I’ve struggled with this idea of multitasking for a long time, wondering why my wife can keep so many plates spinning in the air while I have difficulty remembering to bring my plate to the sink after she’s prepared a delicious meal. Multitasking probably developed shortly after humans stepped out of caves. Men stomped off to acquire meat at the walk up window at Bison King while women frittered away hours fending off predatory animals, stoked fires, gathered fruits, grains and nuts, tended babies, and developed language and culture. But my wife is hardly concerned with my anthropological examination of multitasking—she just wants me to get off my ass and do more around the house.
Mrs. Chatterbox has great difficulty sitting still and is always cleaning something. While I’m prattling on about America falling into the same trap that brought down the Roman Empire, she’s organizing a drawer or dusting shelves. While I’m dissecting the plot of last night’s movie on HBO, she’s pulling out the vacuum and telling me to lift my feet.
In my defense, (no need to point out that I sound defensive) it isn’t that I do nothing around the house, it’s just that what I do pales in comparison to all she does. My job, as I see it, is to kill bugs and provide muscle for lugubrious tasks she can’t handle. We live in a townhouse so the yards and landscaping are taken care of, but I scrub the shower when the glass doors get too filmy to see through, unclog drains, change the furnace filters twice a year (maybe once) and lift furniture so she can vacuum beneath. I provide the muscle, but when it comes to doing chores I am only capable of doing one thing at a time. Granted, I usually manage to do a good job of whatever she asks me to do, but in the meantime my wife has accomplished half a dozen tasks while I’ve done only one. She knows I’ll do anything she asks, but she has this unsettling belief that I shouldn’t need to be told what to do.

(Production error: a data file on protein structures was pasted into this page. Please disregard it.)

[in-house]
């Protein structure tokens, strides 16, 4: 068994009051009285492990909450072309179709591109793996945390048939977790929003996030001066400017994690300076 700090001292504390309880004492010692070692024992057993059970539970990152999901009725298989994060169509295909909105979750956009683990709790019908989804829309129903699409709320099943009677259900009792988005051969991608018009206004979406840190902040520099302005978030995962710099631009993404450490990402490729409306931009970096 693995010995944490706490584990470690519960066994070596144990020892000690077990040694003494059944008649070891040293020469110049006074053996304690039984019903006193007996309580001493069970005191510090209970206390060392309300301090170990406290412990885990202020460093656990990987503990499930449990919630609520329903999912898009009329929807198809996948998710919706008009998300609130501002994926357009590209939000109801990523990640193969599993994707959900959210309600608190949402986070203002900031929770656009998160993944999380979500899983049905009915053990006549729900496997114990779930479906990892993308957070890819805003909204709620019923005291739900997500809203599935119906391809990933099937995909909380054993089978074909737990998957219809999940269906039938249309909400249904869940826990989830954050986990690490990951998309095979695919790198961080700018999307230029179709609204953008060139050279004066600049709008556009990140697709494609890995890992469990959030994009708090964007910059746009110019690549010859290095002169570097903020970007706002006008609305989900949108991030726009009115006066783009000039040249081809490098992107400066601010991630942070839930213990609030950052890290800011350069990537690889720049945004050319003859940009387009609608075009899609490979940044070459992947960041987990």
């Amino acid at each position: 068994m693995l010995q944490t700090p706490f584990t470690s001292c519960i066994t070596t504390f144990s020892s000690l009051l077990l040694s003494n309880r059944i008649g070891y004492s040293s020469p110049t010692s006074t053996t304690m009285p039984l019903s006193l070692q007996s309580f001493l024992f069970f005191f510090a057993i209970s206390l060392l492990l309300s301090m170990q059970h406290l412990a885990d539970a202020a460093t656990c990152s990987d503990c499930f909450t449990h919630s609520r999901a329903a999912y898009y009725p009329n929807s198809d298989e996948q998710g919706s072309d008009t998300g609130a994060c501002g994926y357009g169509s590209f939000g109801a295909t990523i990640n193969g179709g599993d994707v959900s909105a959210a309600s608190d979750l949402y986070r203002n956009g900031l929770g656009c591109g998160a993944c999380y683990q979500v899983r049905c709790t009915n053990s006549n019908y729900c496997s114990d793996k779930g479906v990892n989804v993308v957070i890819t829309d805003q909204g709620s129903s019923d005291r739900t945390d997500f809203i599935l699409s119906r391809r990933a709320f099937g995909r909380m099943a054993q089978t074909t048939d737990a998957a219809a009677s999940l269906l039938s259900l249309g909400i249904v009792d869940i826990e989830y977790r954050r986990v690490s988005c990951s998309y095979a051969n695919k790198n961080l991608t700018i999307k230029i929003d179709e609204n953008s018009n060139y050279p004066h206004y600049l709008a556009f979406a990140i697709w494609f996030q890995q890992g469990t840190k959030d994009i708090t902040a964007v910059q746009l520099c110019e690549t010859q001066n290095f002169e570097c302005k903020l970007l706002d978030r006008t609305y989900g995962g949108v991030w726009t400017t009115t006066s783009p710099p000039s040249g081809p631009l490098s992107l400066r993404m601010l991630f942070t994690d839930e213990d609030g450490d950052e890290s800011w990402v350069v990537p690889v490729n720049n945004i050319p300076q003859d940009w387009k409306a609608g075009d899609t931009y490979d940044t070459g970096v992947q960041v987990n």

Mrs. Chatterbox has worked outside of the home our entire marriage and now that I work out of our house she expects me to help out more. I suppose she’s right; it’s only fair that I chip in more to lift the burden of household maintenance from her fragile shoulders. I need to change my lazy ways. When she asks me to take the kitchen mats outside and shake them I need to refrain from telling her we wouldn’t need to shake food from our mats if we had a dog. When she asks me to do something I need to resist telling her I am doing something—naming the dust bunnies. In short, I need to see what needs to be done and do it, instead of relying on a convenient case of chore blindness.
The time is fast approaching when my wife will ask me to do something and one of my ill-timed attempts at humor will cause her eyes to roll so far back in her head that they’ll get stuck. Then she’ll be blind, and if she can’t see I’ll have to do all the housework. I’d better get off my ass.
But first my dust bunny friends and I are going to discuss the calamitous situation in the Middle East.
Submitted to the great guys at DudeWrite.